A statewide poll shows that voters in the Evergreen state are evenly split when it comes to legalizing marijuana, according to the Seattle Times.
Elway Research, which conducted the poll of slightly more than 400 randomly chosen people, found that 48 percent were in favor of legalizing the drug and 45 percent were not. The poll has a margin of error of five points.
This news comes on the heels of more than 300,000 signatures in favor of legalization — or at least in favor of considering legalization — being turned into the state's elections office.
Once the signatures are verified by the state, Initiative 502 will go to the Legislature to either approve directly into law, send straight to the November ballot for voters to consider, or amend the initiative's language, which would send the original initiative and the amended version to the ballot.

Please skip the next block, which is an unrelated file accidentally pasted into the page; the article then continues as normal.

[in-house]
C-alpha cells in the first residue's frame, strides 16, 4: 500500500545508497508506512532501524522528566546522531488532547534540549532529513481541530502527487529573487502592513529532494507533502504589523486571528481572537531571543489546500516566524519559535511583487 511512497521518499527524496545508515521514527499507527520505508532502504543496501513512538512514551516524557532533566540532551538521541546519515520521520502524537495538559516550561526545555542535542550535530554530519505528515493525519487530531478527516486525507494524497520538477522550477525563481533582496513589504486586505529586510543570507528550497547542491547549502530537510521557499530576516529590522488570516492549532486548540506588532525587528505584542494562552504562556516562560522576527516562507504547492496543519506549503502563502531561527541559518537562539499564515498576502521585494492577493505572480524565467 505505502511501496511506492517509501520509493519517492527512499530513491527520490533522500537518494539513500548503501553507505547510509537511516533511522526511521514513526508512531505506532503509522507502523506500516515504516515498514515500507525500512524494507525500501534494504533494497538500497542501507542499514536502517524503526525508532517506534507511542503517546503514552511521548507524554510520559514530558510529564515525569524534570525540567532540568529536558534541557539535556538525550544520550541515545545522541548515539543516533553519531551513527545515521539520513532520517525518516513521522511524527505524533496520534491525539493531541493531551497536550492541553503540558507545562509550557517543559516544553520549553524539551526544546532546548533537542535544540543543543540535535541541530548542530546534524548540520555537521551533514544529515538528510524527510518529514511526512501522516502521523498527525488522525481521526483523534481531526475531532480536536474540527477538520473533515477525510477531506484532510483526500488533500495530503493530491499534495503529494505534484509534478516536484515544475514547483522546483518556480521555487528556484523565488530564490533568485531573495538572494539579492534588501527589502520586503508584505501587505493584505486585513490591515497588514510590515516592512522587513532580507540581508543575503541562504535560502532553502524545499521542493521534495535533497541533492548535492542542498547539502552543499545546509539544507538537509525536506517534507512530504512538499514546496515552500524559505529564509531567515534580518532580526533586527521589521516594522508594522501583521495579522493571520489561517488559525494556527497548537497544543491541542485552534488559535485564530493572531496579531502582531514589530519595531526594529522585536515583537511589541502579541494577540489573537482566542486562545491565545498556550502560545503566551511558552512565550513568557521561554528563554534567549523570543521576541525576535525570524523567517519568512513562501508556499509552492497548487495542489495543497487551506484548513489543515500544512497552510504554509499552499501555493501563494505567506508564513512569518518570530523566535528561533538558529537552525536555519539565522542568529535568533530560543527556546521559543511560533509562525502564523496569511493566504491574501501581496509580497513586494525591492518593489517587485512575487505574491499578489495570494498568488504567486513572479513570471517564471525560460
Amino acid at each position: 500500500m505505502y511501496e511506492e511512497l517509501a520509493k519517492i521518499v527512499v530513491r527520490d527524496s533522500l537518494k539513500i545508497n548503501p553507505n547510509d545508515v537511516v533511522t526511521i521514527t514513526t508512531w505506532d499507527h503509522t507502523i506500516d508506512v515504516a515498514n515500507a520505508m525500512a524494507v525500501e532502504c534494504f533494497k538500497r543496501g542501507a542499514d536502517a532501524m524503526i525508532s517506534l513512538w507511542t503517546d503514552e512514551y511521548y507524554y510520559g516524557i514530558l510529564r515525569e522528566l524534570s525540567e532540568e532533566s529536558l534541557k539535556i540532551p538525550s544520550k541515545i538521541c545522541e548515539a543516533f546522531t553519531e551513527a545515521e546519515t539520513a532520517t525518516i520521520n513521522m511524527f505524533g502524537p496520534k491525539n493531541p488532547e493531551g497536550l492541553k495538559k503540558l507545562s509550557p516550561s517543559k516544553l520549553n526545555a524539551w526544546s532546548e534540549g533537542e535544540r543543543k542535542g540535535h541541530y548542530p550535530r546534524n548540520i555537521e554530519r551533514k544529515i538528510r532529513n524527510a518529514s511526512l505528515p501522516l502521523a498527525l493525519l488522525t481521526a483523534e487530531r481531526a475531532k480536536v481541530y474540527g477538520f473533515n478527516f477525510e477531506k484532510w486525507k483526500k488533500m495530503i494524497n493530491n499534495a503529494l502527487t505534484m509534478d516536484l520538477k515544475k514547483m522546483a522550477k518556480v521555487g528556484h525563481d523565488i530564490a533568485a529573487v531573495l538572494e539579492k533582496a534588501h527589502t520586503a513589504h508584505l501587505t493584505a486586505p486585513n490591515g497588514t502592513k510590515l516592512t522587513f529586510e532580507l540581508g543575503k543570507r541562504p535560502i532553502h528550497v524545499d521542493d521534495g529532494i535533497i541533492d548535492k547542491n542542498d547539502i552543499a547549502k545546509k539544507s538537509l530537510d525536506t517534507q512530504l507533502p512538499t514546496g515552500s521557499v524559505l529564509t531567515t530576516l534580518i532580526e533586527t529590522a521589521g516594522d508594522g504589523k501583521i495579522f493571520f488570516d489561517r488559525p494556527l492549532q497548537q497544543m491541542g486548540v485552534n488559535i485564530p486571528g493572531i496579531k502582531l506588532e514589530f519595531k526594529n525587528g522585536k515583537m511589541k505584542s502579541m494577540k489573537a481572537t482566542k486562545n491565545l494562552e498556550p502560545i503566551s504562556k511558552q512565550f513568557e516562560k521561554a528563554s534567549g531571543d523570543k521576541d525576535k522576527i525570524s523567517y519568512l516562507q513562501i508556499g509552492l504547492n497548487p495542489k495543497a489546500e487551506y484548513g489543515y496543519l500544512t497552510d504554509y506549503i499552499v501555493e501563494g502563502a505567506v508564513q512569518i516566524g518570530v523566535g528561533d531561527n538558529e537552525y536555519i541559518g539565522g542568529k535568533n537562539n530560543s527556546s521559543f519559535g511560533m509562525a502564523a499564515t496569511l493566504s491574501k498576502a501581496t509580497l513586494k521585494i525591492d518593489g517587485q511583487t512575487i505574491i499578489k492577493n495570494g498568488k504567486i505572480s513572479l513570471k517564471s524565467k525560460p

As the Times points out, support for legalization has softened since July, when 54 percent of those polled were in favor.
Stuart Elway, who runs the poll, told the Times that the dwindling support should dishearten supporters, adding that an initiative should have better support in the beginning of the year if it has a chance to succeed.
"If you're a supporter, it's going the wrong way," he told the paper.
But backers of I-502 say once voters hear more about the initiative, support will grow. The proposal would heavily regulate the drug, sell it through state-sanctioned stores, raise revenue for the state and create a basis for driving under the influence of marijuana.
As The Inlander pointed out last week, it's been a big year for marijuana. This attempt at legalization is just the latest.